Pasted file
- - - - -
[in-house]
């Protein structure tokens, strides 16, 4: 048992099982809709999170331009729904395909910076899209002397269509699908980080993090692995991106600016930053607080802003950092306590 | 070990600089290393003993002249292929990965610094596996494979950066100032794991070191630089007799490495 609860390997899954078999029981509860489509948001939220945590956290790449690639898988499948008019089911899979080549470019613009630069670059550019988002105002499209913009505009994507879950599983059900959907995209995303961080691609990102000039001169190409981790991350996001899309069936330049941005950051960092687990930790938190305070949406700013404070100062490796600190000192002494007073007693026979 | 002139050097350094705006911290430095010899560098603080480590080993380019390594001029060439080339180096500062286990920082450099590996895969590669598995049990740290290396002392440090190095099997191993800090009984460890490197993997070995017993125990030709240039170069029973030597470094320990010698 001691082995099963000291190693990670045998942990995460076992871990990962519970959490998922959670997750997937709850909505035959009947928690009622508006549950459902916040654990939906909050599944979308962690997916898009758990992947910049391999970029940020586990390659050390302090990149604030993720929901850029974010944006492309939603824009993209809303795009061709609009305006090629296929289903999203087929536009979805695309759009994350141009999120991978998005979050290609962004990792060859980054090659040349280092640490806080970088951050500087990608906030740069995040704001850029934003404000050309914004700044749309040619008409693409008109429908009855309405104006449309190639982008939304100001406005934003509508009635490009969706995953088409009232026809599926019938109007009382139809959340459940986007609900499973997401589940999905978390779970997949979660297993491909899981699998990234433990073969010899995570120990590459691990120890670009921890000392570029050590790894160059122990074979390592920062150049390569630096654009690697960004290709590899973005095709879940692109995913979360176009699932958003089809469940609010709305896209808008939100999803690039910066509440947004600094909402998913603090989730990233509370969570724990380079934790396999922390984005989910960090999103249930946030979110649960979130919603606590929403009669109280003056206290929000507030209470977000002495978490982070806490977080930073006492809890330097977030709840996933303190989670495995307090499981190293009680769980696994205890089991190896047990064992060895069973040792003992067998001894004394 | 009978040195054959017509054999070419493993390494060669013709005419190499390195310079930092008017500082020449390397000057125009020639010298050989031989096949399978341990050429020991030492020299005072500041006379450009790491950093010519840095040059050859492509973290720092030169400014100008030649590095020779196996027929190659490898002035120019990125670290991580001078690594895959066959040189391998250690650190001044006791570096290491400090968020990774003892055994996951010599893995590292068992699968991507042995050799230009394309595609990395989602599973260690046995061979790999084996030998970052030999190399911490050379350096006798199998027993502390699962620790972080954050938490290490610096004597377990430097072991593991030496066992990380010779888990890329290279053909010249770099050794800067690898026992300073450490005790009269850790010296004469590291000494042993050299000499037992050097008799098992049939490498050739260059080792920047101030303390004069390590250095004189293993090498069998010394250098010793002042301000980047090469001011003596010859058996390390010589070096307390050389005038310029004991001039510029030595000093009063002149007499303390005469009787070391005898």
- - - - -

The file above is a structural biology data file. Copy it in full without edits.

[in-house]
């Protein structure tokens, strides 16, 4: 048992099982809709999170331009729904395909910076899209002397269509699908980080993090692995991106600016930053607080802003950092306590 | 070990600089290393003993002249292929990965610094596996494979950066100032794991070191630089007799490495 609860390997899954078999029981509860489509948001939220945590956290790449690639898988499948008019089911899979080549470019613009630069670059550019988002105002499209913009505009994507879950599983059900959907995209995303961080691609990102000039001169190409981790991350996001899309069936330049941005950051960092687990930790938190305070949406700013404070100062490796600190000192002494007073007693026979 | 002139050097350094705006911290430095010899560098603080480590080993380019390594001029060439080339180096500062286990920082450099590996895969590669598995049990740290290396002392440090190095099997191993800090009984460890490197993997070995017993125990030709240039170069029973030597470094320990010698 001691082995099963000291190693990670045998942990995460076992871990990962519970959490998922959670997750997937709850909505035959009947928690009622508006549950459902916040654990939906909050599944979308962690997916898009758990992947910049391999970029940020586990390659050390302090990149604030993720929901850029974010944006492309939603824009993209809303795009061709609009305006090629296929289903999203087929536009979805695309759009994350141009999120991978998005979050290609962004990792060859980054090659040349280092640490806080970088951050500087990608906030740069995040704001850029934003404000050309914004700044749309040619008409693409008109429908009855309405104006449309190639982008939304100001406005934003509508009635490009969706995953088409009232026809599926019938109007009382139809959340459940986007609900499973997401589940999905978390779970997949979660297993491909899981699998990234433990073969010899995570120990590459691990120890670009921890000392570029050590790894160059122990074979390592920062150049390569630096654009690697960004290709590899973005095709879940692109995913979360176009699932958003089809469940609010709305896209808008939100999803690039910066509440947004600094909402998913603090989730990233509370969570724990380079934790396999922390984005989910960090999103249930946030979110649960979130919603606590929403009669109280003056206290929000507030209470977000002495978490982070806490977080930073006492809890330097977030709840996933303190989670495995307090499981190293009680769980696994205890089991190896047990064992060895069973040792003992067998001894004394 | 009978040195054959017509054999070419493993390494060669013709005419190499390195310079930092008017500082020449390397000057125009020639010298050989031989096949399978341990050429020991030492020299005072500041006379450009790491950093010519840095040059050859492509973290720092030169400014100008030649590095020779196996027929190659490898002035120019990125670290991580001078690594895959066959040189391998250690650190001044006791570096290491400090968020990774003892055994996951010599893995590292068992699968991507042995050799230009394309595609990395989602599973260690046995061979790999084996030998970052030999190399911490050379350096006798199998027993502390699962620790972080954050938490290490610096004597377990430097072991593991030496066992990380010779888990890329290279053909010249770099050794800067690898026992300073450490005790009269850790010296004469590291000494042993050299000499037992050097008799098992049939490498050739260059080792920047101030303390004069390590250095004189293993090498069998010394250098010793002042301000980047090469001011003596010859058996390390010589070096307390050389005038310029004991001039510029030595000093009063002149007499303390005469009787070391005898």